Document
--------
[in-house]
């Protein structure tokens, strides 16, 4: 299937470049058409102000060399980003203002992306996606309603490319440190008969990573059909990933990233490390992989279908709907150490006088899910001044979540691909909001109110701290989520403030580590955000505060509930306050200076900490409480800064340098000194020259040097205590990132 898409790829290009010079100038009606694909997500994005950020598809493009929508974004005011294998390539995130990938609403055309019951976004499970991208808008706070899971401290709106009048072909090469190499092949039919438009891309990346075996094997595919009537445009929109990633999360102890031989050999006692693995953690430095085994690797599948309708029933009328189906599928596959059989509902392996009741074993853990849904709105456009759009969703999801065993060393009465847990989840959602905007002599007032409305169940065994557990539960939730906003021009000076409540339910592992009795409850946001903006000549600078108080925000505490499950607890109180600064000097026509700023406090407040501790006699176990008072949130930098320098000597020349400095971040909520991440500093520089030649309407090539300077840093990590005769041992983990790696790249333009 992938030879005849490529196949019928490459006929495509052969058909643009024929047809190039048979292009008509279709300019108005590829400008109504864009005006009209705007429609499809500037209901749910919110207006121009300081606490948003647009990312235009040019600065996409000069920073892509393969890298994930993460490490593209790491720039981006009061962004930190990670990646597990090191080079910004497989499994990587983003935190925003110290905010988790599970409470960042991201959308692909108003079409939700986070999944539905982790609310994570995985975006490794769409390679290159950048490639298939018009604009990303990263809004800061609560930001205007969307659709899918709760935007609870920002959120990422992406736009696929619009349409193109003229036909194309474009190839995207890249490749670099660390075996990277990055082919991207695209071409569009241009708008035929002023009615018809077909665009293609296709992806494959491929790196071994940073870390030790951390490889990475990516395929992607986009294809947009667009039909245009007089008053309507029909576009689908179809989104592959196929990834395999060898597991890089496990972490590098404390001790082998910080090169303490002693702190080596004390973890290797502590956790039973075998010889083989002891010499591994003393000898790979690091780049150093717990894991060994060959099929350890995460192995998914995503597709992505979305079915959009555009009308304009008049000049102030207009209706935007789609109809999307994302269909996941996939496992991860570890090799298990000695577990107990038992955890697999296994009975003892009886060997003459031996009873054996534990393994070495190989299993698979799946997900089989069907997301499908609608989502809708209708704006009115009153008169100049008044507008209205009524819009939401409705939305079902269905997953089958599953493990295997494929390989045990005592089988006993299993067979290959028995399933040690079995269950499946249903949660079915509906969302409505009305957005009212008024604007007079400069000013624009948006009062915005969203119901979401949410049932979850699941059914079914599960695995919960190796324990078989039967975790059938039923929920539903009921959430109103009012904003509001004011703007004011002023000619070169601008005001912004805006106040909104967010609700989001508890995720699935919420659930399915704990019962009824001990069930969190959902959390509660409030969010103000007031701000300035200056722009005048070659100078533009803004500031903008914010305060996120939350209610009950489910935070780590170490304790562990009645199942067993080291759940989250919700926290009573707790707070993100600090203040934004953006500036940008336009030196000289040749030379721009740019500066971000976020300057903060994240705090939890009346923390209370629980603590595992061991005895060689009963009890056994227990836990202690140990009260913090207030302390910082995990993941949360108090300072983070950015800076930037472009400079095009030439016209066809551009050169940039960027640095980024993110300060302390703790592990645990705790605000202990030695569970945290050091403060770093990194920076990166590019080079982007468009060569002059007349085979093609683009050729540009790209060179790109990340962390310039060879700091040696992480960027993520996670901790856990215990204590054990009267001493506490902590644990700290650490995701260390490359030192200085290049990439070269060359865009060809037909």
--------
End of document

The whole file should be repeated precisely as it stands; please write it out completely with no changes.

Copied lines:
[in-house]
């Protein structure tokens, strides 16, 4: 299937470049058409102000060399980003203002992306996606309603490319440190008969990573059909990933990233490390992989279908709907150490006088899910001044979540691909909001109110701290989520403030580590955000505060509930306050200076900490409480800064340098000194020259040097205590990132 898409790829290009010079100038009606694909997500994005950020598809493009929508974004005011294998390539995130990938609403055309019951976004499970991208808008706070899971401290709106009048072909090469190499092949039919438009891309990346075996094997595919009537445009929109990633999360102890031989050999006692693995953690430095085994690797599948309708029933009328189906599928596959059989509902392996009741074993853990849904709105456009759009969703999801065993060393009465847990989840959602905007002599007032409305169940065994557990539960939730906003021009000076409540339910592992009795409850946001903006000549600078108080925000505490499950607890109180600064000097026509700023406090407040501790006699176990008072949130930098320098000597020349400095971040909520991440500093520089030649309407090539300077840093990590005769041992983990790696790249333009 992938030879005849490529196949019928490459006929495509052969058909643009024929047809190039048979292009008509279709300019108005590829400008109504864009005006009209705007429609499809500037209901749910919110207006121009300081606490948003647009990312235009040019600065996409000069920073892509393969890298994930993460490490593209790491720039981006009061962004930190990670990646597990090191080079910004497989499994990587983003935190925003110290905010988790599970409470960042991201959308692909108003079409939700986070999944539905982790609310994570995985975006490794769409390679290159950048490639298939018009604009990303990263809004800061609560930001205007969307659709899918709760935007609870920002959120990422992406736009696929619009349409193109003229036909194309474009190839995207890249490749670099660390075996990277990055082919991207695209071409569009241009708008035929002023009615018809077909665009293609296709992806494959491929790196071994940073870390030790951390490889990475990516395929992607986009294809947009667009039909245009007089008053309507029909576009689908179809989104592959196929990834395999060898597991890089496990972490590098404390001790082998910080090169303490002693702190080596004390973890290797502590956790039973075998010889083989002891010499591994003393000898790979690091780049150093717990894991060994060959099929350890995460192995998914995503597709992505979305079915959009555009009308304009008049000049102030207009209706935007789609109809999307994302269909996941996939496992991860570890090799298990000695577990107990038992955890697999296994009975003892009886060997003459031996009873054996534990393994070495190989299993698979799946997900089989069907997301499908609608989502809708209708704006009115009153008169100049008044507008209205009524819009939401409705939305079902269905997953089958599953493990295997494929390989045990005592089988006993299993067979290959028995399933040690079995269950499946249903949660079915509906969302409505009305957005009212008024604007007079400069000013624009948006009062915005969203119901979401949410049932979850699941059914079914599960695995919960190796324990078989039967975790059938039923929920539903009921959430109103009012904003509001004011703007004011002023000619070169601008005001912004805006106040909104967010609700989001508890995720699935919420659930399915704990019962009824001990069930969190959902959390509660409030969010103000007031701000300035200056722009005048070659100078533009803004500031903008914010305060996120939350209610009950489910935070780590170490304790562990009645199942067993080291759940989250919700926290009573707790707070993100600090203040934004953006500036940008336009030196000289040749030379721009740019500066971000976020300057903060994240705090939890009346923390209370629980603590595992061991005895060689009963009890056994227990836990202690140990009260913090207030302390910082995990993941949360108090300072983070950015800076930037472009400079095009030439016209066809551009050169940039960027640095980024993110300060302390703790592990645990705790605000202990030695569970945290050091403060770093990194920076990166590019080079982007468009060569002059007349085979093609683009050729540009790209060179790109990340962390310039060879700091040696992480960027993520996670901790856990215990204590054990009267001493506490902590644990700290650490995701260390490359030192200085290049990439070269060359865009060809037909």